Up with Science

Wanted: new tools for learning science. (Eric Long, SI)
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Atlanta's huge Hartsfield-Jackson airport is one of the world's busiest; each year 82 million passengers go through it. And it is but one of more than 1,000 sites worldwide—such as public parks, metro stations, arts festivals, libraries and hospitals—where people can see spectacular astronomical images provided by the award-winning From Earth to the Universe, a project of the Chandra group at the Smithsonian Astrophysical Observatory.

Especially after World War II, America's leaders came to understand the importance of science and technology. The National Science Foundation, founded in 1950, offered increased funding to universities and nonprofit organizations. Sputnik's 1957 launch further stimulated research investment. By 1958, total federal funding for scientific research and development was $7 billion. The U.S. government now spends more than $100 billion on R&D; the private sector invests another $290 billion or so. Science and technology underpin our country's success in global competition. The Internet, space exploration and other key advances were spawned by past investments in science.

Yet our country faces many critical decisions. How do we handle climate change and other environmental challenges? How much should we invest in alternative fuels? How will we repair our decaying infrastructure? Finding answers will require in-depth public understanding of science and technology. But polls suggest that scientific literacy is on the wane, and science education is declining. Our K-12 mathematics and science education ranks 48th worldwide, while 49 percent of U.S. adults don't know how long it takes for Earth to circle the Sun (a year). Science and engineering are devolving into ever-smaller specialties, and few scientists and engineers effectively communicate the broader contexts of key issues.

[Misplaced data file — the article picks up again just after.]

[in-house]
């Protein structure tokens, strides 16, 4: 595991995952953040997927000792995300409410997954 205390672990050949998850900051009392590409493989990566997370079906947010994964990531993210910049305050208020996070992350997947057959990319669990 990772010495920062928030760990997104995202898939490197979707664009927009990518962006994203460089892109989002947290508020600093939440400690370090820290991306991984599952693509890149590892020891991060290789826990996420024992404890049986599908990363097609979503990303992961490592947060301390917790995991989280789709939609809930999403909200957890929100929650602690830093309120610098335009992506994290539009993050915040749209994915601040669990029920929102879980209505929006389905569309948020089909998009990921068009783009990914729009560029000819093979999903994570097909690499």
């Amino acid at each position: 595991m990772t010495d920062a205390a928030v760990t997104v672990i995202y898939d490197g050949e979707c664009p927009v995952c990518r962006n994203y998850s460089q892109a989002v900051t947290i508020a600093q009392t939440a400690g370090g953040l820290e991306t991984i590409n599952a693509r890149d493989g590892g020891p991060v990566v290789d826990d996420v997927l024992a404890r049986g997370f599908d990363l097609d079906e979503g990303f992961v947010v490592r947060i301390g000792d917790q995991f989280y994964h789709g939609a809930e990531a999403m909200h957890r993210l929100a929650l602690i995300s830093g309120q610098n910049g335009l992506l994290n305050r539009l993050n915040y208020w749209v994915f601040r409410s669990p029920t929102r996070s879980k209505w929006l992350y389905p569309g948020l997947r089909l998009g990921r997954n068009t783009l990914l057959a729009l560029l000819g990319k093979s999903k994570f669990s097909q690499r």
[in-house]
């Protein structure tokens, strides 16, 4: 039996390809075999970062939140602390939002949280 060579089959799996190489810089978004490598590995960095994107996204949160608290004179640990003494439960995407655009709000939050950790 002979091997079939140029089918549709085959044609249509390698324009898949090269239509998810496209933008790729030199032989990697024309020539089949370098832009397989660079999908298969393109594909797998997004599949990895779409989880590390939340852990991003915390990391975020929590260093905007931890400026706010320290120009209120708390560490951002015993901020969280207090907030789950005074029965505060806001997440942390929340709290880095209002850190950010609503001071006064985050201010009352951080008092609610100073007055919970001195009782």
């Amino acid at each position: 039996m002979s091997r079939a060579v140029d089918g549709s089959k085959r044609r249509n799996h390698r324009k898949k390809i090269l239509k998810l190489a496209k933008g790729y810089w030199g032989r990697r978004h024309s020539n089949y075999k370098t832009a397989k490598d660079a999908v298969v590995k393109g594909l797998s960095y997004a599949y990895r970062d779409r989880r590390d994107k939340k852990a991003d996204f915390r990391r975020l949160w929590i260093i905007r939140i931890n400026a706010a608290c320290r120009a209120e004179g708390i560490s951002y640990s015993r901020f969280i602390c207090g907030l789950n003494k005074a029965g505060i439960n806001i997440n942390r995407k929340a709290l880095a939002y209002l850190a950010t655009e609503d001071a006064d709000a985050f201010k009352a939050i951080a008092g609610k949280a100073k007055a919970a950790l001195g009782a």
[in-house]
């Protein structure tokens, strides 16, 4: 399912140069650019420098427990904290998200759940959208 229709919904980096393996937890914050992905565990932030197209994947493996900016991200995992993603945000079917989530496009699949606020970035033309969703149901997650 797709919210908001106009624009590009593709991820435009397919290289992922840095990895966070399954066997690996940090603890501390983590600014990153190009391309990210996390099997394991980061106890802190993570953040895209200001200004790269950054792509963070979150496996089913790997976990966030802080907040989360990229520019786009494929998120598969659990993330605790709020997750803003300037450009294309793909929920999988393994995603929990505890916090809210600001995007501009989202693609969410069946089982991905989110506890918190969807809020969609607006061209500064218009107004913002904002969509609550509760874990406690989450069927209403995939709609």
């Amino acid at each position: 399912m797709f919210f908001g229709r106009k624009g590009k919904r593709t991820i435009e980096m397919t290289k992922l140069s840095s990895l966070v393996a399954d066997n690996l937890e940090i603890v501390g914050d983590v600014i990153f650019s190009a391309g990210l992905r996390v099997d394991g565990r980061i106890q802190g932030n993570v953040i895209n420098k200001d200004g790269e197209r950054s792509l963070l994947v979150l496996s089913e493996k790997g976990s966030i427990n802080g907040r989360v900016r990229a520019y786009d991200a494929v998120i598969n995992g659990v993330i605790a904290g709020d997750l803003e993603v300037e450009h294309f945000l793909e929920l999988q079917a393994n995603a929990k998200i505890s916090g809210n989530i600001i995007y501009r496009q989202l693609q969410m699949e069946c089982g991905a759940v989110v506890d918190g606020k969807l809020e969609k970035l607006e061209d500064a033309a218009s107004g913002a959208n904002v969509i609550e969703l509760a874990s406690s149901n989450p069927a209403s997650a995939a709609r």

To increase scientific literacy, partnerships of government agencies like NSF and NASA with universities, science museums, corporations and science and engineering associations are essential. New strategic search tools will also be needed to explore general information—not just the specialized knowledge that only a few understand—about science and technology. The Smithsonian Natural History Museum's Ocean Portal and Human Origins Web sites are good examples of such tools.

The Smithsonian must play a central role in a coordinated national effort to foster scientific literacy, and involve all of our K-12 science programs, including those in our various museums, research centers and the National Zoo. By promoting scientific literacy and convening key partners to address the critical issues of our time, we will enhance 21st-century relevance for the Smithsonian's enduring mission—the increase and diffusion of knowledge.

G. Wayne Clough is Secretary of the Smithsonian Institution.

Wanted: new tools for learning science. (Eric Long, SI)

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